UN considers quitting Afghanistan in May if bar from women workers not lifted

UN considers quitting Afghanistan in May if bar from women workers not lifted

As of May 2023, the UN is considering leaving Afghanistan due to the Taliban’s restrictions on women workers. The Taliban, who have imposed a harsh regime since taking over in 2021, have promised a more moderate rule than during their previous stint in power in the 1990s. However, the UN’s 600-strong international staff, including 200 women, are not exempt from the Taliban’s edict.

UN experts have recently stated that the situation of women and girls’ rights in Afghanistan has reverted to that of the pre-2002 era when the Taliban last controlled the country, effectively erasing progress on women’s rights in the intervening 20 years. This comes in light of a recent edict by the Taliban barring local women from working for the UN, leading to negotiations between UN officials and Taliban leaders to make exceptions to the edict. However, officials have warned that the UN may have to pull out of Afghanistan in May if the Taliban do not allow local women to work for the organization.

Special Representative of the Secretary-General for Afghanistan, Roza Otunbayeva, has issued a statement that the UN is launching an operational review to determine whether it can stay in the country despite the ban, with the review period expiring on May 5 [10]. This is a significant decision for the UN, as Afghanistan has been one of the organization’s key operations since the early 2000s, and pulling out would have significant implications for the country’s stability and the UN’s ability to provide humanitarian assistance.

The UN has a long-standing commitment to promoting and protecting human rights, including women’s rights, as enshrined in the Universal Declaration of Human Rights and the UN Charter. UN Secretary-General António Guterres has also emphasized the need for solidarity and unity among UN member states in the face of crises such as the COVID-19 pandemic and climate change. Additionally, the UN has highlighted the importance of protecting the world’s oceans and biodiversity in achieving sustainable development goals.

At a time when Afghanistan is experiencing a profound humanitarian crisis, the UN’s departure would have severe consequences for the country. The Taliban’s search for individuals who worked with US and NATO forces is intensifying, with reports of door-to-door searches. Respect for fundamental human rights and freedoms is critical to ensuring stability in Afghanistan.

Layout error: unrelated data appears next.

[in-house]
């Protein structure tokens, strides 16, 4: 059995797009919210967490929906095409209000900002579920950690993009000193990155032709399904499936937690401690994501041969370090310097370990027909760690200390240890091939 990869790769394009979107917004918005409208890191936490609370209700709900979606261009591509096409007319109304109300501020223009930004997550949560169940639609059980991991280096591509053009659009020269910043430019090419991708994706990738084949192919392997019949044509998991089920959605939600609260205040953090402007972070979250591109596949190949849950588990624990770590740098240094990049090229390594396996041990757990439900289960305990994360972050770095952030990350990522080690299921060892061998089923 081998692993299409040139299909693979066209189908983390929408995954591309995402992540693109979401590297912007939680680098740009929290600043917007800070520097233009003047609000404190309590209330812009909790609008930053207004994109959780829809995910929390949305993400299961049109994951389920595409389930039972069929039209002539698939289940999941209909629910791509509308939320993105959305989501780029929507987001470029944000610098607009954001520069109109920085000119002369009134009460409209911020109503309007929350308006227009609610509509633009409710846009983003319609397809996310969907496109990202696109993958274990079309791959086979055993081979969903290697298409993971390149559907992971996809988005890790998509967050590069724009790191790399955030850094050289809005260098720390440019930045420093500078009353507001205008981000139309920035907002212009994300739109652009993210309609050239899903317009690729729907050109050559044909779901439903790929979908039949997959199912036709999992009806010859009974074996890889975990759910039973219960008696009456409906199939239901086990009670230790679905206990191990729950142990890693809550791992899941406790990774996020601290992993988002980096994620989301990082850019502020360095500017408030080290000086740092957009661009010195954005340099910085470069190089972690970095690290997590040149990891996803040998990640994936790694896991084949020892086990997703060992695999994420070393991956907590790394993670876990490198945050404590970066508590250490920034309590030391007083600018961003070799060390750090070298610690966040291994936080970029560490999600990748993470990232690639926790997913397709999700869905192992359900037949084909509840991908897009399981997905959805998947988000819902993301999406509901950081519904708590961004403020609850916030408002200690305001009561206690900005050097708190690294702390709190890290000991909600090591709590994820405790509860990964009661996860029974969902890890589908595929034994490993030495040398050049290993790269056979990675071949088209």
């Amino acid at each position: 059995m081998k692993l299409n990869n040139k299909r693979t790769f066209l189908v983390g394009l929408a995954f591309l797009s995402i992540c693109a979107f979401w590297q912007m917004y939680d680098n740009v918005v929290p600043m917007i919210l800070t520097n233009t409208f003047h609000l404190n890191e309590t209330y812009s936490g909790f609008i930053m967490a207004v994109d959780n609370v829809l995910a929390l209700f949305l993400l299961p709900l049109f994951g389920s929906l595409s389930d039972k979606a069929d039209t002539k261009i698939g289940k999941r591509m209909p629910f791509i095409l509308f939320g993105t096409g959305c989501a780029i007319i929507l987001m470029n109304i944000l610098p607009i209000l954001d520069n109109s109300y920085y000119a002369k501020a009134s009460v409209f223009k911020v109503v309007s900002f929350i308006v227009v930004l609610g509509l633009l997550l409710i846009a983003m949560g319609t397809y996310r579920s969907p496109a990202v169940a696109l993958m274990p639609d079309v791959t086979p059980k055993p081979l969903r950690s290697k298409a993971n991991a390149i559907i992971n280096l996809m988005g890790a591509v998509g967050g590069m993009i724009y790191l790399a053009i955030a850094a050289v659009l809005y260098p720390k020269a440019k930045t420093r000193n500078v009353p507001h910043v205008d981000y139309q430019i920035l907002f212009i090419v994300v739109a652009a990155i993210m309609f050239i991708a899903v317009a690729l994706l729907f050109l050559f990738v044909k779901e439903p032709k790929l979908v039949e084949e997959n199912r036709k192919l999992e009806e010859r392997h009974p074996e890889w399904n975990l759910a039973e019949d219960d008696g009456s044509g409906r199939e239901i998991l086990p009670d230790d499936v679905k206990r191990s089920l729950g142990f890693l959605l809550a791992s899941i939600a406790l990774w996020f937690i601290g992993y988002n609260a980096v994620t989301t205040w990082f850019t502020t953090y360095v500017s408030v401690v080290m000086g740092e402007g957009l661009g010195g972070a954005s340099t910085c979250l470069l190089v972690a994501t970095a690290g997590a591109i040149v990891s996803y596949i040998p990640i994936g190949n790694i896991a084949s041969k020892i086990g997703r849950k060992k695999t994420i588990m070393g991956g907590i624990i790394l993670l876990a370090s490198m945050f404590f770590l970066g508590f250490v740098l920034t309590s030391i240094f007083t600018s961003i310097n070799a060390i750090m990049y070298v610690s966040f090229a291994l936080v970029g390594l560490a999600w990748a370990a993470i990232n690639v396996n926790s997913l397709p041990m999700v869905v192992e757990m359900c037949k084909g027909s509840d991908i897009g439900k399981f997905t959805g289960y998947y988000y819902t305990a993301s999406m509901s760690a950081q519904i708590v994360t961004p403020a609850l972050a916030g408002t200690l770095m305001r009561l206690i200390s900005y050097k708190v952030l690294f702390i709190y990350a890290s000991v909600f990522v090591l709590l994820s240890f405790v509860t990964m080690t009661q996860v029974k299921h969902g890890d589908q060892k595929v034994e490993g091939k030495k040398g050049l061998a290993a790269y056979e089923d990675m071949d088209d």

As responsible global citizens, we cannot remain silent while the Taliban’s restrictions on women workers threaten to undermine the progress made in Afghanistan over the last two decades. We believe that the UN’s presence in Afghanistan is essential for ensuring stability and protecting human rights. In this article, we will outline the reasons why the UN should not leave Afghanistan and how it can continue its work while respecting the Taliban’s restrictions.

The Importance of the UN in Afghanistan

Since the fall of the Taliban regime in 2001, the UN has been instrumental in promoting peace and stability in Afghanistan. The UN has provided humanitarian aid, assisted in the disarmament of armed groups, and supported the establishment of democratic institutions [3]. The UN has also played a critical role in protecting human rights in Afghanistan, especially the rights of women and girls.

The Taliban’s restrictions on women workers are a direct violation of human rights. The UN has a responsibility to ensure that the Taliban respects these rights and does not revert to its previous oppressive regime. The UN’s presence in Afghanistan sends a message that the international community is committed to supporting democracy, human rights, and the rule of law.

How the UN Can Continue Its Work in Afghanistan

The Taliban’s restrictions on women workers present a significant challenge for the UN. However, we believe that the UN can continue its work in Afghanistan while respecting the Taliban’s edict. Here are some suggestions:

1. Remote Work

The UN can consider allowing its staff to work remotely, which would reduce the need for women workers to be physically present in Afghanistan. This would ensure that the UN’s work continues while respecting the Taliban’s restrictions.

2. Negotiations with the Taliban

The UN can engage in negotiations with the Taliban to allow women workers to work in Afghanistan. The UN can use its leverage as an international organization to ensure that the Taliban respects human rights and allows women to work.

3. Working with Local Partners

The UN can work with local partners in Afghanistan to continue its work. Local partners can act as intermediaries between the UN and the Taliban, which would help to reduce the risk to women workers.